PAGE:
The story goes that because the Hollywood studios are – this emerges early in the piece – capitalist enterprises, they have an obvious interest in maintaining the status quo. This will come as news to few people, and fewer still New Statesman readers – a magazine whose financial situation has of course no effect whatever on its contents, and which remains defiantly independent of party politics.
Still, it is interesting to note that the troother doc Loose Change, here identified as a product of the ‘counterculture’, had trouble finding a mainstream distributor. More interesting still, we learn that Paul Greengrass, when he made United 93, which did get a distributor, was actually following a sinister Neocon agenda that supported ‘Bush’s official 9/11 story’. The authors report that
just one month prior to the release of United 93, 83 per cent of CNN viewers confirmed their belief "that the US government covered up the real events of the 9/11 attacks". With the official narrative under attack, the US government welcomed the release of United 93 with open arms: the film was a faithful audiovisual translation of the 9/11 Commission Report.
I guess we shouldn’t expect any better from the magazine that gave us the ‘kosher conspiracy’. But what really bites is the chronic cinematic illiteracy involved in this kind of thing – which is only a more detailed and tendentious version of what gets published all the time elsewhere. (I’m sure I’ve seen more than one article claiming that – already – films being released in cinemas now reflect the Obama victory.) In this particular case the problem, apart from the implication that Greengrass’s film is covering up for Mossad or whoever really did 9/11, is that the values represented by United 93 – collective action, competence, love of one’s fellow man and the like – are not values one associates with the last administration at all.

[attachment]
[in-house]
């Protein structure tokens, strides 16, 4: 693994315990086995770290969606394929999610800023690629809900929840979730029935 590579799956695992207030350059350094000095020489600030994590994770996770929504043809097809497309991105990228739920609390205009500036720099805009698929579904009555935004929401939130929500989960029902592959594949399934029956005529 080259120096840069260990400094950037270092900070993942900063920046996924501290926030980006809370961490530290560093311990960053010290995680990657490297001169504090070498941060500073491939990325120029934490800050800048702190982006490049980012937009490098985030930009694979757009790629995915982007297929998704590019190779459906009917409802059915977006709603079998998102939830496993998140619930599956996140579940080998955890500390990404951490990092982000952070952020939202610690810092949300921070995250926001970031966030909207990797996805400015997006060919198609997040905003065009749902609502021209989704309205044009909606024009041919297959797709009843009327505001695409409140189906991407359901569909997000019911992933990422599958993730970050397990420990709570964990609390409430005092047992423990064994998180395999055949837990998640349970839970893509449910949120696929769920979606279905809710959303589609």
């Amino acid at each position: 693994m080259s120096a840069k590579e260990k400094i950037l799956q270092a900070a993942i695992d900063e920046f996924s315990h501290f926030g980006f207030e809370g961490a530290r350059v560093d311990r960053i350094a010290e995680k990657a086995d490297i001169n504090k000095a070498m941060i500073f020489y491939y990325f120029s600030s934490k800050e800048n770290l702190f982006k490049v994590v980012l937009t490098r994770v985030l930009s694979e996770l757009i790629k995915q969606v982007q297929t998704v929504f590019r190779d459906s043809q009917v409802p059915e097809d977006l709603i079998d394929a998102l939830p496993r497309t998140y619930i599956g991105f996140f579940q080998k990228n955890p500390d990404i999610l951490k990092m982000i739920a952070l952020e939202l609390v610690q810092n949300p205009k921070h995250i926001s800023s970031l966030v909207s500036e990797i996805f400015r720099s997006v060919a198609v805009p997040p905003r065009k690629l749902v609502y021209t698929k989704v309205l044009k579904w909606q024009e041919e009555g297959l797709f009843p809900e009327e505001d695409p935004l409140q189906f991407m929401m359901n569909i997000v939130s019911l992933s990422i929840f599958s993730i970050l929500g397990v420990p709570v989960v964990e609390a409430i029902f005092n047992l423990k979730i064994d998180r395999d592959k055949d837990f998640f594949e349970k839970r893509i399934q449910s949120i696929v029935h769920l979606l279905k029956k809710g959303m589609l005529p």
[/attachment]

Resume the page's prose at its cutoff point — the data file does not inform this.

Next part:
Their precis of Munich, which ends on ‘a lingering shot of the World Trade Center, its twin towers standing as monolithic reminders as to "why we fight",’ ‘a corporate-backed endorsement of Israeli policy,’ is even worse – simply put, they have completely misread the film, as well as giving us an international Jewish conspiracy theory to chew on. If anything, that lingering shot of the WTC on the foggy horizon – they don’t look very monolithic – is meant to at least suggest that 9/11 was in some way a result of the failure to resolve Israel/Palestine. No-one could see the film as cheerleading for Mossad, at any rate, and it certainly drew a lot of criticism from pro-Israeli pressure groups – which only goes to demonstrate the perils of trying to get a political ‘read’ off a film based on who paid for it.
More amusingly, Graham and Alford end by telling us what they do like: 'American Psycho, which criticised corporate capitalism; Hotel Rwanda, which highlighted the failings of US foreign policy, and Lord of War, which focused on the arms trade.’ Now, American Psycho is a lovely bit of work, but critique of corporate capitalism, or any kind of capitalism, it is not; far superior to the book, it is nonetheless still your basic businessman-in-his-suit-and-tie demonology. Nothing wrong with that of course, but there’s no need to front that it’s The Hour of the Furnace; Lord of War meanwhile is just a dull movie picking up points for saying that the arms trade is a bad thing, not good like you thought. (That’s two Lee and Herring articles in one paragraph if you’re counting.)
In the end, this kind of article, which, as I say, is a media staple, and not just on the left, rests on the idea that the most salient thing about any film is its politics – but moreover, its politics as elaborated in the synopsis of the film, rather than its texture, as in United 93, or even just in its detail, as in Munich. In the end, this kind of article is bad criticism.